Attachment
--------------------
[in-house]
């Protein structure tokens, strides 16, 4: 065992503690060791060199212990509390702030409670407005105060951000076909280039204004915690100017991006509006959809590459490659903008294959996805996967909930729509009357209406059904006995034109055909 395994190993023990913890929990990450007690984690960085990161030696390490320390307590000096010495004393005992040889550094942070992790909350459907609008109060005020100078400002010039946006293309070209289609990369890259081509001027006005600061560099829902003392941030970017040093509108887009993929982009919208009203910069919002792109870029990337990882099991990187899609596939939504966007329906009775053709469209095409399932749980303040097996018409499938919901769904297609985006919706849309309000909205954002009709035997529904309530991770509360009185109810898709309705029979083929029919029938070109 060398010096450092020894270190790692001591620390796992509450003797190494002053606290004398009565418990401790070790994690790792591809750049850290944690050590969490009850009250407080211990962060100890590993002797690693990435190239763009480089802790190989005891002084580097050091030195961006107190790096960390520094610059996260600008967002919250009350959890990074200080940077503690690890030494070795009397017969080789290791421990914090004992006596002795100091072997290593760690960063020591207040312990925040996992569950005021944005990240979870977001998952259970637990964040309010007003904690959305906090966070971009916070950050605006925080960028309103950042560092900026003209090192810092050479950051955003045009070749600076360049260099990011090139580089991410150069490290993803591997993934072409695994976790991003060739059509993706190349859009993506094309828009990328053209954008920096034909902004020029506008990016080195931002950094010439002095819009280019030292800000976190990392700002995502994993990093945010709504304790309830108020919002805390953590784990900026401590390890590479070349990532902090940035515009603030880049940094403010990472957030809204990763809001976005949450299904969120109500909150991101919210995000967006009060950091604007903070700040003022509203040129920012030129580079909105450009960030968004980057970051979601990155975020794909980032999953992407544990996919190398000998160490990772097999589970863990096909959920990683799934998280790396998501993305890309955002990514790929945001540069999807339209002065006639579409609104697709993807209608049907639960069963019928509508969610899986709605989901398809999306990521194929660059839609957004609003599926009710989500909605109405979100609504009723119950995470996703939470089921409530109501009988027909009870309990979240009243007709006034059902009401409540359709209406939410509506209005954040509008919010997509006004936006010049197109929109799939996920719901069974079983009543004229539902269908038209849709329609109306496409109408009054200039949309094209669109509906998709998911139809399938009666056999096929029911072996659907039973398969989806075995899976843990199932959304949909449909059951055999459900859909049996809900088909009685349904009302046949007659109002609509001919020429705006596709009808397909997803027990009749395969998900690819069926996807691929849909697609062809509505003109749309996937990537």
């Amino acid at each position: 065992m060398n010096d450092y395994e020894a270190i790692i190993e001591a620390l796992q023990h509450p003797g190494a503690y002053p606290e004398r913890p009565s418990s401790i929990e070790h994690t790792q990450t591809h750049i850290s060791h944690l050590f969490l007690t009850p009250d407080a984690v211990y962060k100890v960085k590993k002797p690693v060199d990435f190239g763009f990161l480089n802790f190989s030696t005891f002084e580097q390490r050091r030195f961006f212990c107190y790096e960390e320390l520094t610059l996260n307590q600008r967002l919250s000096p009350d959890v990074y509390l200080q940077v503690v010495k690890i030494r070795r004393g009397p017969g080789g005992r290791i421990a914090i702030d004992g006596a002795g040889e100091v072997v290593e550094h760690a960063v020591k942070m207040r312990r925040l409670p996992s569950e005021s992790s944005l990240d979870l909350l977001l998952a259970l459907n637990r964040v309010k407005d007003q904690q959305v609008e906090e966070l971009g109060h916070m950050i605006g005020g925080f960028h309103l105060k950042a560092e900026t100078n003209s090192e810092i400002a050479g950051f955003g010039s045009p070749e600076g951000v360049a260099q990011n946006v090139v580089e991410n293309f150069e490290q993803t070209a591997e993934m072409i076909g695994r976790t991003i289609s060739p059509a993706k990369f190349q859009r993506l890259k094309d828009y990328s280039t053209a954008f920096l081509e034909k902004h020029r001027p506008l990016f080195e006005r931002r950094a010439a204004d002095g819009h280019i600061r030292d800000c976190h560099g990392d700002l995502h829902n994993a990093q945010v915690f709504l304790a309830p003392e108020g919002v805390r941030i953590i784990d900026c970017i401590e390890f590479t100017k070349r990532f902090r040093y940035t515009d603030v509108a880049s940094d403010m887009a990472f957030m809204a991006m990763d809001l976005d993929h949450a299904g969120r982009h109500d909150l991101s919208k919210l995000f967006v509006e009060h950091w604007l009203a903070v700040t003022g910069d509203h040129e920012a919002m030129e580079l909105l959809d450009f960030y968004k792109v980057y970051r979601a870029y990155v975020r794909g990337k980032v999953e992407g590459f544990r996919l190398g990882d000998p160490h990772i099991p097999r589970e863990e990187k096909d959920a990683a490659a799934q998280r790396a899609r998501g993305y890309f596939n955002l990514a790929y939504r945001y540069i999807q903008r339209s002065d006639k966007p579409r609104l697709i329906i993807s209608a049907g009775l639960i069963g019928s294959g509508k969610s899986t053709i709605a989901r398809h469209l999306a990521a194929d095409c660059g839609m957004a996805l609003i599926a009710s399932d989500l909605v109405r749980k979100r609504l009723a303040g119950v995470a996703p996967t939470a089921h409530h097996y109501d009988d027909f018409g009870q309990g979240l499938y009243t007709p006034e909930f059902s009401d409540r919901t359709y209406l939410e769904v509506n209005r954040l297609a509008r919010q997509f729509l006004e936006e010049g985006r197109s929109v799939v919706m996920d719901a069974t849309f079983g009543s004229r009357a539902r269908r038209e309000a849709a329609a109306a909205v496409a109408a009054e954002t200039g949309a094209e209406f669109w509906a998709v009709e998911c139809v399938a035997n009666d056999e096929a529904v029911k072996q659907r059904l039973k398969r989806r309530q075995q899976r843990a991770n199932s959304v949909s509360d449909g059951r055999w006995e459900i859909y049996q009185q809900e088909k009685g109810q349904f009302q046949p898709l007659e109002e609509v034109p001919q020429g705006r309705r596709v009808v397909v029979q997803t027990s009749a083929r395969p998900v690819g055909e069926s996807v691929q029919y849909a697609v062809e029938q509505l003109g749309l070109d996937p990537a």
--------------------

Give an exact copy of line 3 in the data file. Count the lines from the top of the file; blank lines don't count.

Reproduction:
């Amino acid at each position: 065992m060398n010096d450092y395994e020894a270190i790692i190993e001591a620390l796992q023990h509450p003797g190494a503690y002053p606290e004398r913890p009565s418990s401790i929990e070790h994690t790792q990450t591809h750049i850290s060791h944690l050590f969490l007690t009850p009250d407080a984690v211990y962060k100890v960085k590993k002797p690693v060199d990435f190239g763009f990161l480089n802790f190989s030696t005891f002084e580097q390490r050091r030195f961006f212990c107190y790096e960390e320390l520094t610059l996260n307590q600008r967002l919250s000096p009350d959890v990074y509390l200080q940077v503690v010495k690890i030494r070795r004393g009397p017969g080789g005992r290791i421990a914090i702030d004992g006596a002795g040889e100091v072997v290593e550094h760690a960063v020591k942070m207040r312990r925040l409670p996992s569950e005021s992790s944005l990240d979870l909350l977001l998952a259970l459907n637990r964040v309010k407005d007003q904690q959305v609008e906090e966070l971009g109060h916070m950050i605006g005020g925080f960028h309103l105060k950042a560092e900026t100078n003209s090192e810092i400002a050479g950051f955003g010039s045009p070749e600076g951000v360049a260099q990011n946006v090139v580089e991410n293309f150069e490290q993803t070209a591997e993934m072409i076909g695994r976790t991003i289609s060739p059509a993706k990369f190349q859009r993506l890259k094309d828009y990328s280039t053209a954008f920096l081509e034909k902004h020029r001027p506008l990016f080195e006005r931002r950094a010439a204004d002095g819009h280019i600061r030292d800000c976190h560099g990392d700002l995502h829902n994993a990093q945010v915690f709504l304790a309830p003392e108020g919002v805390r941030i953590i784990d900026c970017i401590e390890f590479t100017k070349r990532f902090r040093y940035t515009d603030v509108a880049s940094d403010m887009a990472f957030m809204a991006m990763d809001l976005d993929h949450a299904g969120r982009h109500d909150l991101s919208k919210l995000f967006v509006e009060h950091w604007l009203a903070v700040t003022g910069d509203h040129e920012a919002m030129e580079l909105l959809d450009f960030y968004k792109v980057y970051r979601a870029y990155v975020r794909g990337k980032v999953e992407g590459f544990r996919l190398g990882d000998p160490h990772i099991p097999r589970e863990e990187k096909d959920a990683a490659a799934q998280r790396a899609r998501g993305y890309f596939n955002l990514a790929y939504r945001y540069i999807q903008r339209s002065d006639k966007p579409r609104l697709i329906i993807s209608a049907g009775l639960i069963g019928s294959g509508k969610s899986t053709i709605a989901r398809h469209l999306a990521a194929d095409c660059g839609m957004a996805l609003i599926a009710s399932d989500l909605v109405r749980k979100r609504l009723a303040g119950v995470a996703p996967t939470a089921h409530h097996y109501d009988d027909f018409g009870q309990g979240l499938y009243t007709p006034e909930f059902s009401d409540r919901t359709y209406l939410e769904v509506n209005r954040l297609a509008r919010q997509f729509l006004e936006e010049g985006r197109s929109v799939v919706m996920d719901a069974t849309f079983g009543s004229r009357a539902r269908r038209e309000a849709a329609a109306a909205v496409a109408a009054e954002t200039g949309a094209e209406f669109w509906a998709v009709e998911c139809v399938a035997n009666d056999e096929a529904v029911k072996q659907r059904l039973k398969r989806r309530q075995q899976r843990a991770n199932s959304v949909s509360d449909g059951r055999w006995e459900i859909y049996q009185q809900e088909k009685g109810q349904f009302q046949p898709l007659e109002e609509v034109p001919q020429g705006r309705r596709v009808v397909v029979q997803t027990s009749a083929r395969p998900v690819g055909e069926s996807v691929q029919y849909a697609v062809e029938q509505l003109g749309l070109d996937p990537a």